Turkey has developed short and medium range defense systems that have not entered service yet. The short-range system is called HISAR-A and has a range of 15 kilometers. The system is supposed to enter service by the end of the year or in 2021, according to official statements. The medium-range system is called HISAR-O and has a range of 25 kilometers. The system is supposed to enter service in 2021 or 2022.
"In March, [Turkey] made statements it will deploy HISAR-O northern Idlib. But, probably, those are just for propaganda," the military affairs researcher, Mohamed al-Kenany, explains.
The systems were developed by Roketsan in collaboration with Aselsan.
Turkey resorted to Russia to get the S-400 air defense system, incurring its dismissal from the F-35 program. Despite of its receipt mid-2019, Turkey has not been able to operate the S-400.
Turkey's S-400 acquisition in middle of massive incentives, grim consequences
CAIRO – 27 July 2019: Since its receipt by Turkey earlier this month, the Russian S-400 missile system has triggered a strong response by its fellow NATO member the United States. Although the measures taken by the latter incurs big losses to the former, Turkey insists on its decision.
On land level, Turkey's main gear has been BMC Kirpi, which is a mine-resistant ambush protected vehicle. "BMC Kirpi has been used in northern Iraq and northern Syria. It's initially an Israeli technology known as Hateh of Navigator," the military affairs researcher clarifies.
"A larger number of BMC Kirpi vehicles was sent to Libya, and the majority were either destroyed or confiscated by the LNA," Kenany says.
"As Turkey has been participating in NATO's Sea Guardian operation that has started inNovember 2016 to counter terrorism and support maritime situational awareness central andeastern the Mediterranean, it has been performing so-called air exercises to secure the flights carrying Syrian mercenaries into Libya," Kenany showcases. He added that officers not paying allegiance to Turkish President Recep Tayip Erdogan are being sent to Libya, which is a hostile area, so that if they get killed, he would be getting rid of them.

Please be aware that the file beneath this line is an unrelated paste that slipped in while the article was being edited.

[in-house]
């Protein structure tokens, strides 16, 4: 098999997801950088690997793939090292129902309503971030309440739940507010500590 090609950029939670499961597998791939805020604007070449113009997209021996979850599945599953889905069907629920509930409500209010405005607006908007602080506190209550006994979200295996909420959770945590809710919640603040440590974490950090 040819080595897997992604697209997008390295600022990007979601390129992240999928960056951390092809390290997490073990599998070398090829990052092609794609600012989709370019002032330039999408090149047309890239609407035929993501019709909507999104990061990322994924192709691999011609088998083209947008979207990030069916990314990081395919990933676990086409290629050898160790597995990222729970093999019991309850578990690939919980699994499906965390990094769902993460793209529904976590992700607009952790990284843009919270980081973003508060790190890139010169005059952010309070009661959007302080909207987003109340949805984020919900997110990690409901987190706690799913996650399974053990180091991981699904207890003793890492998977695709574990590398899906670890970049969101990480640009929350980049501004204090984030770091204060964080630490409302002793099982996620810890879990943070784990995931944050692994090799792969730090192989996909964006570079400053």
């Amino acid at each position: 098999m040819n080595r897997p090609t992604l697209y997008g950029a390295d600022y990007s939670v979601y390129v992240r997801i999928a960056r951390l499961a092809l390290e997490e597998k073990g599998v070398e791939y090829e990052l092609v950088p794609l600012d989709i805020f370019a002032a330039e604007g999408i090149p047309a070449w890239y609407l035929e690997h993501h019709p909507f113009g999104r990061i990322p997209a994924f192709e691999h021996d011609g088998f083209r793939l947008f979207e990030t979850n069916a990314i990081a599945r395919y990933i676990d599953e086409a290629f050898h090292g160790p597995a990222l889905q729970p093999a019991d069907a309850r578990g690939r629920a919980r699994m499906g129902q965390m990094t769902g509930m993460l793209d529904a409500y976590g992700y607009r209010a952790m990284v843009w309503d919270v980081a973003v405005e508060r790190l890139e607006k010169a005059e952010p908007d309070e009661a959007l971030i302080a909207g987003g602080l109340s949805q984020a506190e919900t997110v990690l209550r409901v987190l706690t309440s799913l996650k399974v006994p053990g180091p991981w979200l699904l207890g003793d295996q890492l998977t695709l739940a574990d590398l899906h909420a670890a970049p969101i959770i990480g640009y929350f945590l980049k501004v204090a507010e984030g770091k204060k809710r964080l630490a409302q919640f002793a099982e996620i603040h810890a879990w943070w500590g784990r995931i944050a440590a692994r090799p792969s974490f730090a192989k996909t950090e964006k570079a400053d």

"Turkey doesn't send main armed forces or combat platforms to Libya because it's a hostile zone, and because of the far distance, which requires high-cost logistic support," Kenany clarifies.
"The United States is not comfortable about Turkey sending mercenaries into Libya as that would create groups like Qaeda and the Islamic State (IS)," the military affairs researcher says.
Kenany points out that Turkey is jeopardizing NATO in three ways. One is proximity with Russia and purchasing arms from it. Second is its "military adventures" in the region. Third is its conflict with Greece over gas eastern the Mediterranean which creates a room for Russia to mediate and increase its influence. The military affairs researcher speculates that NATO would support any rebellion against the incumbent Turkish regime led by Erdogan.
Turkey has three goals in Libya that are taking over oil and gas resources, reconstruction contracts, and terrorists recycling. Kenany says that Turkey attempts to infiltrate militants into CEN-SAD countries, and then sell such states Turkish arms whose sales recorded in 2019 $2.7 billion. That is why Egypt launched the CEN-SAD anti-terrorism center in Cairo.
The reason the militias affiliated to the Government of National Accord (GNA) backed by Turkey attempt to enter Sirte and Al Jufrah is that Sirte is the portal to Oil Crescent while Al Jufrah has a main airbase. "If Turkey puts its hand on those, it will blackmail NATO and Egypt," the military affairs researcher stipulates.